In a comprehensive genomic study (Cancer Discov 2015, 5(1):1-13) of 104 matched brain metastases and primary tumours, published on Cancer Discovery, investigators mapped out the phylogenetic relationship between brain metastases and primary tumours. Priscilla K. Brastianos, from the Harvard Medical School, demonstrated that the primary tumour and BM shared a common ancestor, but had a significant divergent evolution. “We found that 53% of patients harboured a potentially clinically actionable alteration in the brain metastasis that was not detected in the clinically sampled primary tumour” says Brastianos. “Because more than 50% of patients with brain metastases will die of intracranial progression, targetable alterations present in cancer subclones specific to the brain metastasis represent an important opportunity for novel targeted therapeutic strategies to affect overall survival”. The study provided additional relevant information on genetic heterogeneity of BMs. “Although genetically divergent from samples of their primary tumour, intracranial metastases were remarkably homogeneous with respect to driver and/or potentially targetable alterations” explains Brastianos. “Practically, this homogeneity implies that, when clinically available, characterization of even a single brain metastasis lesion may be more informative than that of a single primary tumour biopsy for selection of a targeted therapeutic agent”.
Of note, regional lymph node and distal extracranial metastases were not a genetic surrogate for clinically actionable alterations in the BMs. Several targeted therapies have been evaluated in subsets of patients and demonstrated a significant impact on disease control, survival, and quality of life (QoL). The main molecular targets exploited so far are EGFR and ALK in lung cancer, HER-2 in breast cancer, and BRAF in melanoma. Overall, the response rates to targeted agents in specific molecular subtypes of BMs seem higher than those observed after conventional chemotherapy.
New pathways that are currently under investigation are PI3K and CDK. It surprises no one that there is a lot of excitement about the possibility to use immune checkpoint inhibitors to treat BMs. Ipilimumab (anti-CTLA-4) and pembrolizumab (anti-PD-1) have obtained favourable intracranial response rates in phase II studies conducted in melanoma and NSCLC patients.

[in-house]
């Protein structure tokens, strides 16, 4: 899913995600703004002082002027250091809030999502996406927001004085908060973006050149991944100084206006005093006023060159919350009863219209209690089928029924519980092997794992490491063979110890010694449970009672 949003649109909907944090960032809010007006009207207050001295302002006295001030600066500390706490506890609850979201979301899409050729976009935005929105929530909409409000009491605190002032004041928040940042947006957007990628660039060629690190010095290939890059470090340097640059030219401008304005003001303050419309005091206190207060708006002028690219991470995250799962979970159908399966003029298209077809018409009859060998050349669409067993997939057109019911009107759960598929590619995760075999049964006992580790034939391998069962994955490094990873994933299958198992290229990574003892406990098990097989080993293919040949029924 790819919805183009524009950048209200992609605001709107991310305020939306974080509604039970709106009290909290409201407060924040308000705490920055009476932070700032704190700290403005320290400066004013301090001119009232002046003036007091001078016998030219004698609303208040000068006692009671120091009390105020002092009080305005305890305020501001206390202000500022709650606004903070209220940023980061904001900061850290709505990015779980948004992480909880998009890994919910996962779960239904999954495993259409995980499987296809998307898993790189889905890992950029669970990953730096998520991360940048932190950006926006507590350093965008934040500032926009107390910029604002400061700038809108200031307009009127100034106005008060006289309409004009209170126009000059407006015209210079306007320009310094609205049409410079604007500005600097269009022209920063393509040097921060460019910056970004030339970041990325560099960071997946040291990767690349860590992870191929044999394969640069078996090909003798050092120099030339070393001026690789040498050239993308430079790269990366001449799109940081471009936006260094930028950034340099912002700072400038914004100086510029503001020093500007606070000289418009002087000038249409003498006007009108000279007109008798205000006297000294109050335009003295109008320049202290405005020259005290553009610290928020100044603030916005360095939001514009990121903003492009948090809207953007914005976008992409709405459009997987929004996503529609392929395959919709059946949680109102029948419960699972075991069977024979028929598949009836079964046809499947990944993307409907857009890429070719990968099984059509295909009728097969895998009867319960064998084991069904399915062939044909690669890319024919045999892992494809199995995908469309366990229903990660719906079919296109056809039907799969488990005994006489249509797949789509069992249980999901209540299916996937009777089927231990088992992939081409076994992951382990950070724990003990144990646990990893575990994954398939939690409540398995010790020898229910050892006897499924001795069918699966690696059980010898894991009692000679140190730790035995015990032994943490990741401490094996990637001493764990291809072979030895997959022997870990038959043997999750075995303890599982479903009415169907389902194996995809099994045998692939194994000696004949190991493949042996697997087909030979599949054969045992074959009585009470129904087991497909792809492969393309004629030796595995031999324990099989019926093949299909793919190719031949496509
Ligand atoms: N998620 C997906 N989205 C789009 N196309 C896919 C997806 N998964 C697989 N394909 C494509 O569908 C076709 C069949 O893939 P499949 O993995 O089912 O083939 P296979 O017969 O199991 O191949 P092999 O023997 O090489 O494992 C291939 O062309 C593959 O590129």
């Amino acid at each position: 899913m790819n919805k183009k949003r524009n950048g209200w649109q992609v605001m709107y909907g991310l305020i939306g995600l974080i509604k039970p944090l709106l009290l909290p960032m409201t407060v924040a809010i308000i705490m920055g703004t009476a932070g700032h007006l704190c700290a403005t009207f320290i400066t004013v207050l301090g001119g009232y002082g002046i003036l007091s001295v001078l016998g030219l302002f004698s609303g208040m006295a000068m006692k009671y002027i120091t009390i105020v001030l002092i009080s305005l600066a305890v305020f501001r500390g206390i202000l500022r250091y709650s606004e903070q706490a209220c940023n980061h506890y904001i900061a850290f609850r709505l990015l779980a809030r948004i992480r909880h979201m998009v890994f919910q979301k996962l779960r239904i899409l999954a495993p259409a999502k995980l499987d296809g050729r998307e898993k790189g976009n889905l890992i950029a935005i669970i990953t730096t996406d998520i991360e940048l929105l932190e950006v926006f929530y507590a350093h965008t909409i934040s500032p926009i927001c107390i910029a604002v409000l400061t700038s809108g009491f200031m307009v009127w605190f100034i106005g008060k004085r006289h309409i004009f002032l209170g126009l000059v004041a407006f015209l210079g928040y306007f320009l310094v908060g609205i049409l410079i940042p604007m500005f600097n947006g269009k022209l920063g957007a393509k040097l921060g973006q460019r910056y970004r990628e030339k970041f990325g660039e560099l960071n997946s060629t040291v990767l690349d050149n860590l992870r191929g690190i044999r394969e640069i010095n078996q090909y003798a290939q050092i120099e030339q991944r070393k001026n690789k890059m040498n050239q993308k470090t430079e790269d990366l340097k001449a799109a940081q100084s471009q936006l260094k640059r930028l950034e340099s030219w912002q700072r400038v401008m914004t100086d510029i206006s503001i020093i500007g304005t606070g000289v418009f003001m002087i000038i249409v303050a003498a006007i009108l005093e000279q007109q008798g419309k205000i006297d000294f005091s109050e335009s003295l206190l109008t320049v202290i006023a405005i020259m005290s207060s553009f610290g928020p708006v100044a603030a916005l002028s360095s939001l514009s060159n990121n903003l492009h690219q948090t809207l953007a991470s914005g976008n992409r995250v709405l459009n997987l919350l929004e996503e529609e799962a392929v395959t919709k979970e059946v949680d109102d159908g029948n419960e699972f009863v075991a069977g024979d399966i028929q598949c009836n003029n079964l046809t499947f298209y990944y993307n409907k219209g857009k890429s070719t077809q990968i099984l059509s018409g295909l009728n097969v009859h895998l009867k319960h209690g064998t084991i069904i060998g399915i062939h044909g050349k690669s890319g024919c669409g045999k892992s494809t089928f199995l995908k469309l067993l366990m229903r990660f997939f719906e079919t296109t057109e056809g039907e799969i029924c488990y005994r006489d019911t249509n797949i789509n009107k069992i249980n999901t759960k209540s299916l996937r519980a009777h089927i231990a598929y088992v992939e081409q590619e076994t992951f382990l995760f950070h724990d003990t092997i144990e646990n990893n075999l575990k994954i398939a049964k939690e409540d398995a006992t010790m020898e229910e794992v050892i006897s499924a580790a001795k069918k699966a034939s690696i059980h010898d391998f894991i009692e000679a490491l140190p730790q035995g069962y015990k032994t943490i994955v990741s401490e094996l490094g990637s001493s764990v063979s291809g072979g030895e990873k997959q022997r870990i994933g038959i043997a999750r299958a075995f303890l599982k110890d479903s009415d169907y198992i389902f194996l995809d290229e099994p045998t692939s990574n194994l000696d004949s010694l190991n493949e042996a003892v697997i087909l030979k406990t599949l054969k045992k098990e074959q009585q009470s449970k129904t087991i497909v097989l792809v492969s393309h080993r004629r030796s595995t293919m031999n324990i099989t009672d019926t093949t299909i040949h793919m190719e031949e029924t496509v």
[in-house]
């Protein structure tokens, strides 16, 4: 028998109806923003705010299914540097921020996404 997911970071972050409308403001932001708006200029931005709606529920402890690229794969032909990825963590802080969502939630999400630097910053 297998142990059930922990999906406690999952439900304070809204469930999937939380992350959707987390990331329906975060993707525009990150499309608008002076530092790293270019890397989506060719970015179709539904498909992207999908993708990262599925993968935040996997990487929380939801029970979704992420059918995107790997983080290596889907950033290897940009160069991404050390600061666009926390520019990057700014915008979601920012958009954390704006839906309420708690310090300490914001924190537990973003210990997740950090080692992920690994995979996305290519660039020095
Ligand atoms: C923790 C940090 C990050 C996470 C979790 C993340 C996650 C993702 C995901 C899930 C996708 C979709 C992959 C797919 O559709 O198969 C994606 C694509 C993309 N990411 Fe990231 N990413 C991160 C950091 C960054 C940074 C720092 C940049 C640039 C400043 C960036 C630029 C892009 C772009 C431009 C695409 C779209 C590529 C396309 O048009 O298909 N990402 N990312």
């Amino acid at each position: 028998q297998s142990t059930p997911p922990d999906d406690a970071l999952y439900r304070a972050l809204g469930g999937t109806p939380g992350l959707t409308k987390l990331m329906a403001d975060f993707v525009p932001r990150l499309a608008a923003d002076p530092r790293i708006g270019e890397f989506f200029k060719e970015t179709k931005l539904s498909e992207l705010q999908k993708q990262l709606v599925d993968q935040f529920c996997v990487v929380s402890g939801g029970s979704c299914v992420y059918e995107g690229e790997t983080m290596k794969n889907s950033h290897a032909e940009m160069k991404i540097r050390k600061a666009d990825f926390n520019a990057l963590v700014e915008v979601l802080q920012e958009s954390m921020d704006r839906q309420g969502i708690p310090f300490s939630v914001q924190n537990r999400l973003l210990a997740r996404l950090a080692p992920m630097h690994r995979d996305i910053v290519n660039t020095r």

Go and find those cells!
As discussed, the genomic characterization of the primary tumour alone may miss potentially clinically significant alterations in BMs. The analysis of circulating tumour cells (CTCs) or cell-free DNA, from either blood or cerebrospinal fluid, the so-called “liquid biopsy”, would be of an exceptional value to overcome this issue.
Dario Marchetti, director of the Biomarker Research Program at the Houston Methodist Research Institute, has a longstanding interest in the study of CTCs. In 2017, his group reported that CTCs associated with breast cancer brain metastasis are enriched in a distinct sub-population of cells identifiable by their biomarker expression and mutational content. The results of the study, published in Nature Communications (Nat Comm 2017, 8:196), demonstrated the existence of a “circulating tumour cell gene signature” that is distinct from primary breast cancer tissues. From a practical point of view, CTC biomarkers may become a formidable screening tool. “I am a firm believer of the power of CTC biomarkers and CTC-based liquid biopsies to be used one day for the prediction/prevention of cancer metastasis in general, brain metastasis in particular” says Marchetti. “CTC detection/liquid biopsies will not substitute for MRI; rather, they will complement it as a more sensitive detection of nascent metastasis (that is micrometastatic disease), something that MRI currently cannot detect” he replies to the question on whether this approach will substitute neuroimaging techniques. Then he adds: “This approach would be feasible in low resource settings as a diagnostic tool potentially substituting MRI, if MRI costs cannot be afforded. Using relatively low-cost equipment, like a RT-PCR thermocycler and few related supplies, a CTC gene expression test could provide a first approximation value for the presence of metastatic cancer and the high-risk predicting cancer metastasis in the patient”.
While other groups are working on the characterization of lung cancer’s CTC biomarkers, Dario Marchetti’s group is now focusing on melanoma’s CTC isolation. He has recently published an article in Cancer Research (Cancer Research 2018, 78(18):5349-5362) providing first-time evidence that the asymptomatic phase of metastatic melanoma can be recapitulated in vivo using patient-isolated CTCs. If all goes well, in the very near future validated panels of biomarkers will be available to be used as routine tests for the early detection of BMs. And the isolation of CTCs associated with BMs will allow the identification of metastases’ oncogenic driver mutations for the selection of the appropriate therapeutic agent and provide valuable information regarding treatment response and progression.